| Booze |

The Beer Gauge helps you get your pint's worth

A hidden curse on beer drinkers.
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If the economy has driven you to drink, you might as well get your money’s worth. That’s the philosophy behind the Beer Gauge, a Boulder scientist’s invention to avoid getting ripped off on his microbrews and to address a problem that has long plagued serious beer drinkers.

It all started about a year ago, when Chris Holloway, a specialist in electromagnetic wave theory at a federal lab, was enjoying happy hour at one of his favorite Boulder pubs (he won’t name the bar because he still really likes the beer there).

While trying to get the best possible deal on a drink, he stumbled into an argument with the brew master. The man was insisting that a bomber -- a 22-ounce bottle of beer -- was nearly equal to two,16-ounce pints of nectar from the tap. He knew this because, whenever he poured a bomber into two pint glasses, both glasses were “almost” full.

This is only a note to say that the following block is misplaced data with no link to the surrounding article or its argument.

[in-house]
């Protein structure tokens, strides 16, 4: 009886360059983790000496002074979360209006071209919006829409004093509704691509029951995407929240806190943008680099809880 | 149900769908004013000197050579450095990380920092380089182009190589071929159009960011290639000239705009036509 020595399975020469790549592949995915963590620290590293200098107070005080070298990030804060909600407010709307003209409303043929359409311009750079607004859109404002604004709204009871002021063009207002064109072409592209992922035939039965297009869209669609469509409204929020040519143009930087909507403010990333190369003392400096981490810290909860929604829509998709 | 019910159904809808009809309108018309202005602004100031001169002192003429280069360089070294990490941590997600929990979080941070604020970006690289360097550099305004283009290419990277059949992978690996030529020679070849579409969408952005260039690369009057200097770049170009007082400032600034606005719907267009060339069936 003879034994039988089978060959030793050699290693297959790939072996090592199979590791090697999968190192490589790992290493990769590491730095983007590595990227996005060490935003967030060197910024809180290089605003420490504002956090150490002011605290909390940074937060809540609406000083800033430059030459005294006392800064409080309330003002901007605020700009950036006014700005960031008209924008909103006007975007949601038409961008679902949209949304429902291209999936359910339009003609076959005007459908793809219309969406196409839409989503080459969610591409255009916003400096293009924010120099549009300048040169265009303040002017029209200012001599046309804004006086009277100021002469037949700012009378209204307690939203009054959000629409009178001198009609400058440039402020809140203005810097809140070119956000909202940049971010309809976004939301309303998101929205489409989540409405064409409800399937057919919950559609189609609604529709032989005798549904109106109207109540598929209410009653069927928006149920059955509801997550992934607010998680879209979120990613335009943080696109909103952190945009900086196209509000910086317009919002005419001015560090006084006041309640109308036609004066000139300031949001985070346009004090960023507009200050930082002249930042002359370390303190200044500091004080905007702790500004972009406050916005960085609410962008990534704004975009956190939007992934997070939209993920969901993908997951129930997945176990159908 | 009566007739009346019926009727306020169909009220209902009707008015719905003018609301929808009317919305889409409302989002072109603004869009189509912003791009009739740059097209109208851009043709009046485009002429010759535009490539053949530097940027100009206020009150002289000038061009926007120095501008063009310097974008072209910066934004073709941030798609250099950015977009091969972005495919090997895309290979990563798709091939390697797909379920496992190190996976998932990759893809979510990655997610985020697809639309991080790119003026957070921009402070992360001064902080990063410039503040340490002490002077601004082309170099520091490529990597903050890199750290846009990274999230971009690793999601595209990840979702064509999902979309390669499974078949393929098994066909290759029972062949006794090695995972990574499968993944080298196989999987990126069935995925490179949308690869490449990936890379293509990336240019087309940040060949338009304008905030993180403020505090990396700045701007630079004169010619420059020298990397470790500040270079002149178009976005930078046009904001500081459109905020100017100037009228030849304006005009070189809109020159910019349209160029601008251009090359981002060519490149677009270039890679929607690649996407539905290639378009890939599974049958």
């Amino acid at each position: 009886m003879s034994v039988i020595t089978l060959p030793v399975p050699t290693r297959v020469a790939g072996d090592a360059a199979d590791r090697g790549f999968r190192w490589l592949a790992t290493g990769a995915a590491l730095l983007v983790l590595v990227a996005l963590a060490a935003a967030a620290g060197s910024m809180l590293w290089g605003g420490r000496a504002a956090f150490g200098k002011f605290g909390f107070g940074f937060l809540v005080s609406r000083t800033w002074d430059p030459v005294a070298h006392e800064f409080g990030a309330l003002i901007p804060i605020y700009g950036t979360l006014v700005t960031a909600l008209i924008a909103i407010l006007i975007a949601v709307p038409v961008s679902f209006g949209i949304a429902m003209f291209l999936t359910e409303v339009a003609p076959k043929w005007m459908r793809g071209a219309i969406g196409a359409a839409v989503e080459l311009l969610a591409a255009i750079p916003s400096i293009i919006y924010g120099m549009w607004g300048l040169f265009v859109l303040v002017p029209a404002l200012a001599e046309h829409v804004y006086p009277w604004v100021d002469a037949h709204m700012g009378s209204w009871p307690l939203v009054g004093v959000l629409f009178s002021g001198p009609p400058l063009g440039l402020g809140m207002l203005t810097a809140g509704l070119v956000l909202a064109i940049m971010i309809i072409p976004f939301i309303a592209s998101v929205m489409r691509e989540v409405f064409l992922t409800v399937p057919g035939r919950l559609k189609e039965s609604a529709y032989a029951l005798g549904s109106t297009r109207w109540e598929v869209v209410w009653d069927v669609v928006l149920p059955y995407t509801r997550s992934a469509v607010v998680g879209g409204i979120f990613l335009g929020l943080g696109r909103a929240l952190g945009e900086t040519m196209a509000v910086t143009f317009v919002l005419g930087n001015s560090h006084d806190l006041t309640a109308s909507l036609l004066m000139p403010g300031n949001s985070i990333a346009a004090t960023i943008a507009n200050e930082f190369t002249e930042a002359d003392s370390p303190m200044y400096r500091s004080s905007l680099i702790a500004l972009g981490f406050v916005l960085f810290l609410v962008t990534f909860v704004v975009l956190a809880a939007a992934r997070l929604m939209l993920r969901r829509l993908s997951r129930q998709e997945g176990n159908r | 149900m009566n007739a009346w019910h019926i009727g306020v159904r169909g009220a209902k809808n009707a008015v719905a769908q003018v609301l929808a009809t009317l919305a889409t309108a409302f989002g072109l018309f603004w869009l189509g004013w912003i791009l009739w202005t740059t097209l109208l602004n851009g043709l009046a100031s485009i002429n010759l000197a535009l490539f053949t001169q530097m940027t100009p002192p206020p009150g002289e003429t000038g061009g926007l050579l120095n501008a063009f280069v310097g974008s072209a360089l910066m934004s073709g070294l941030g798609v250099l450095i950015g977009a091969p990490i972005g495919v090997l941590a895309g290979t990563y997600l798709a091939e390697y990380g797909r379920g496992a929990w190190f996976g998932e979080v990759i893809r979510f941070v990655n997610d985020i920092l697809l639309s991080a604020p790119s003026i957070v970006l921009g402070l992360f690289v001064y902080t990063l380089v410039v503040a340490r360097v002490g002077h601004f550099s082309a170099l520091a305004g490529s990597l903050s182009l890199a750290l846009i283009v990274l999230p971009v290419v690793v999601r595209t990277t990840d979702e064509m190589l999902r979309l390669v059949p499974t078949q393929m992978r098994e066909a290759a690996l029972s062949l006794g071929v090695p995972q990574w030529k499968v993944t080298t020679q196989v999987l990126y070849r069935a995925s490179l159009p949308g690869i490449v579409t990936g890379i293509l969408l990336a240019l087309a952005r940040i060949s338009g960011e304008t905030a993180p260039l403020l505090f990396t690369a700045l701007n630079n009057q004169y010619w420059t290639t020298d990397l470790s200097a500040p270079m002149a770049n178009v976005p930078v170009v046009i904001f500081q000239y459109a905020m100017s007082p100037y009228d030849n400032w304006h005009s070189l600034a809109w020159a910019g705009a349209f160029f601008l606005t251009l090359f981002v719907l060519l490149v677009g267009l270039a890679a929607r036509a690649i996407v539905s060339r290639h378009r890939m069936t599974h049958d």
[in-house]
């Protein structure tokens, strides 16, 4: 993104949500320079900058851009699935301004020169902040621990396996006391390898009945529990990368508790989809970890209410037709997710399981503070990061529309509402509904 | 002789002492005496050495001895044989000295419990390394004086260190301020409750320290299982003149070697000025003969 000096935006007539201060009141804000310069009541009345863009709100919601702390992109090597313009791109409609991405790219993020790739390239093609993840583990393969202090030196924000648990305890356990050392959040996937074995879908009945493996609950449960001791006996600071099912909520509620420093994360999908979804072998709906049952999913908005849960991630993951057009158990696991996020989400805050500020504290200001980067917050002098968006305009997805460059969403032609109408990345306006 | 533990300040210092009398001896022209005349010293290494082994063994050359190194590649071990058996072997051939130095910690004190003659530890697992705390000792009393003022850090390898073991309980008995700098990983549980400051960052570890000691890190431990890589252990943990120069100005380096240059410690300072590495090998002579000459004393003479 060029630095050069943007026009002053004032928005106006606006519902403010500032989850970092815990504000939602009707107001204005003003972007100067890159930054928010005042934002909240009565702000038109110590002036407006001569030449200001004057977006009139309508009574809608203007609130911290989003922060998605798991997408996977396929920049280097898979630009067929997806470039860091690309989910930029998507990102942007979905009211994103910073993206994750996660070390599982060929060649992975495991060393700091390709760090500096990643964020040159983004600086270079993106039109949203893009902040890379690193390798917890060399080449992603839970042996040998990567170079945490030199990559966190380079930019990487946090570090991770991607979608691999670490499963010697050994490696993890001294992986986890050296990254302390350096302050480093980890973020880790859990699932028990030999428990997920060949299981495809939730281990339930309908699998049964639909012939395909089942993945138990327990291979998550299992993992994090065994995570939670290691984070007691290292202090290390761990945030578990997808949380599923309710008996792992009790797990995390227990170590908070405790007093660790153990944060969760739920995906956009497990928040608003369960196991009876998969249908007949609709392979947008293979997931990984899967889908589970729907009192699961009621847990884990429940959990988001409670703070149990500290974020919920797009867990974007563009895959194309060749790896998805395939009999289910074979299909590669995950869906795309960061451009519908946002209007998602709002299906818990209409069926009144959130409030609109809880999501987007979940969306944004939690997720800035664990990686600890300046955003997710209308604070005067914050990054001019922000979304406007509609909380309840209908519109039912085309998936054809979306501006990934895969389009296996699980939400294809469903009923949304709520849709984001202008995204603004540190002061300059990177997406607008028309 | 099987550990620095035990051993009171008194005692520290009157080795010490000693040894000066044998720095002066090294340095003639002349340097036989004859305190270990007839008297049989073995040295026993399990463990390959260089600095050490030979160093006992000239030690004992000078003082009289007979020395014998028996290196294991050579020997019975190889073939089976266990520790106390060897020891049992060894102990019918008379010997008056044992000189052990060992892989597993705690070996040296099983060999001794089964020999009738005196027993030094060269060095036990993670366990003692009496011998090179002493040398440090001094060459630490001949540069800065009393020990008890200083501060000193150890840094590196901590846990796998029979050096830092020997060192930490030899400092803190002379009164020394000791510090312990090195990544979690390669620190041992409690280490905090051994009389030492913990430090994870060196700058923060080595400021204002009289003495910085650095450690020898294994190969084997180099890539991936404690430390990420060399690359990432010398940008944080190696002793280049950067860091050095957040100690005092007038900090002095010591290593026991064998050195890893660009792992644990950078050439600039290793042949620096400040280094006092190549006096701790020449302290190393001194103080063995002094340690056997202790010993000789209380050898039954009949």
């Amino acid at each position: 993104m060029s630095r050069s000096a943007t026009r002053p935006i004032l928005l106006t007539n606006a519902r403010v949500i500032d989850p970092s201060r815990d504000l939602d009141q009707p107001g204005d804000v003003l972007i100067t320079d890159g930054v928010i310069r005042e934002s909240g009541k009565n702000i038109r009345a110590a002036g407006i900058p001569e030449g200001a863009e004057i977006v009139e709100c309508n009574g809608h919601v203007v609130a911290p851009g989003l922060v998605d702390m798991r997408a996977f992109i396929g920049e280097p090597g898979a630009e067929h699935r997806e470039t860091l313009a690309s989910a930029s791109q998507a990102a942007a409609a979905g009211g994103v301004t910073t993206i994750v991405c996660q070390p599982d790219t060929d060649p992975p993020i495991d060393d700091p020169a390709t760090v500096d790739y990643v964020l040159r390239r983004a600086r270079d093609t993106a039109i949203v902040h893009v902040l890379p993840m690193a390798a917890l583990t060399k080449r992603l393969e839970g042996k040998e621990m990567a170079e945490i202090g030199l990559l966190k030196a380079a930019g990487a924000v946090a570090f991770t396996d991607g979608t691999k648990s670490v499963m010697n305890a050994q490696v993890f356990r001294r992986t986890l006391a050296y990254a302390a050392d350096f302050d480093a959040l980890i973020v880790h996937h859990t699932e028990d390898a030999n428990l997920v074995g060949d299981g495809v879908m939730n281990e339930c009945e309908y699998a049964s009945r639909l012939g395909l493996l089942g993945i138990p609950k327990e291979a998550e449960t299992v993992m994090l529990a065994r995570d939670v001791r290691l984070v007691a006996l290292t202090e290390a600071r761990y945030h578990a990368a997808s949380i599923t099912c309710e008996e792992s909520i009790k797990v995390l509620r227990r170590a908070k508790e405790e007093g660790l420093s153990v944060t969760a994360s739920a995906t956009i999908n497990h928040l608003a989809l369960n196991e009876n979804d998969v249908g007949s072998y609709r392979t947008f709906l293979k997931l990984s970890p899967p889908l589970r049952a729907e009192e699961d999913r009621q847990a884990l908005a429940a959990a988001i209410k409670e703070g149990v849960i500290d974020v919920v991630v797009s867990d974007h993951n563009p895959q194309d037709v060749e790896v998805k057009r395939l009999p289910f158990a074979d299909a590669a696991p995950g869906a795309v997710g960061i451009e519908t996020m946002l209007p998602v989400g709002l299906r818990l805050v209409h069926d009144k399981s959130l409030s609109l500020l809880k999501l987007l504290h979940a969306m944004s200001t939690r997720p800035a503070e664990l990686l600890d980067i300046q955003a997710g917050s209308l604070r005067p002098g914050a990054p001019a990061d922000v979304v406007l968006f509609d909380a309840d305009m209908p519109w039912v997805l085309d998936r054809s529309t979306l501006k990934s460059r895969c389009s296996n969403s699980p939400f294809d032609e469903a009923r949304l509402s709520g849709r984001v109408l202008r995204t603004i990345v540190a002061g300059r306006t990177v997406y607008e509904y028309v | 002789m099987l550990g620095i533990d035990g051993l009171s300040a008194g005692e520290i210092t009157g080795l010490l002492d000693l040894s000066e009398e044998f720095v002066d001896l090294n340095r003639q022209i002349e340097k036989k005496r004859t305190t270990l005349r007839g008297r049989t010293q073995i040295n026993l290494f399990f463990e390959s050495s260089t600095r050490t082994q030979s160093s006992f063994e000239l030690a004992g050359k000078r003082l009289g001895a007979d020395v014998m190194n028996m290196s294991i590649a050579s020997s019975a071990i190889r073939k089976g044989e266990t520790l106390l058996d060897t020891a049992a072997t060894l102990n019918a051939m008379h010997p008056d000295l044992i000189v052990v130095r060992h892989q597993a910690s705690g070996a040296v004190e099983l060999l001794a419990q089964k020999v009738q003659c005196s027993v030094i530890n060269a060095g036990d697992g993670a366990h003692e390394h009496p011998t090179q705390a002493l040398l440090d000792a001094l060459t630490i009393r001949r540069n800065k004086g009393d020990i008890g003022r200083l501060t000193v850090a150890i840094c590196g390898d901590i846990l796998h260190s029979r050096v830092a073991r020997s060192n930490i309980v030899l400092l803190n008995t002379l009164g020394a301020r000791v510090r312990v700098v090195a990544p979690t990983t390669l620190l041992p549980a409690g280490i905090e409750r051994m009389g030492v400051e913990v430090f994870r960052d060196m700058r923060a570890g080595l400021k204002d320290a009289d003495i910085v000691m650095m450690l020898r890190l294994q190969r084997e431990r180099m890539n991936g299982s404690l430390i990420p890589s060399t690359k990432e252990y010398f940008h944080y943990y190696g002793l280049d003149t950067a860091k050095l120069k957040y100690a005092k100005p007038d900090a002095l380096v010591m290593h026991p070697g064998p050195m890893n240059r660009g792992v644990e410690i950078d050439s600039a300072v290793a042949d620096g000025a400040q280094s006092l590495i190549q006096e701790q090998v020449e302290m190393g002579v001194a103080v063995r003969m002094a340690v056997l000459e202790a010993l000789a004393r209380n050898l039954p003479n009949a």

This was blasphemy to Holloway’s mathematical instincts. He knew, of course, that 22 ounces of beer could never be “almost” the same as 32 ounces. It only looks that way because pint glasses are shaped like cones -- narrow at the bottom and wide at the top (see illustration). And that’s when Holloway hit upon a sad fact of life -- bartenders have been ripping people off all over the world for years!

Westword addressed the issue of the full pint in 1999, while the Wall Street Journal took on the "short pour" in June of this year.

So Holloway got some of his physicist and mathematician friends together, and they helped him come up with the Gauge, a little plastic miracle that tells you exactly how much you’re missing if the bartender short pours. “I have way too much time,” Holloway freely admits. “Just on a whim I decided to put this together.”

The gauge is about the size of a credit card, and can be held directly up to your pint glass. As Holloway’s website points out, “if a beer is poured to within about 1/2 inch from the top, 13% of the beer is GONE.”

According to Holloway, the device is very popular with companies who buy a customized version with their logo, then use it as a business card or conference swag. He says he’s sold almost 20,000 of them in the past eight months. You can buy your own gauge for just $2.50 online http://www.thebeergauge.com/Ordering.html.

Bartenders, beware. -- Lisa Rab

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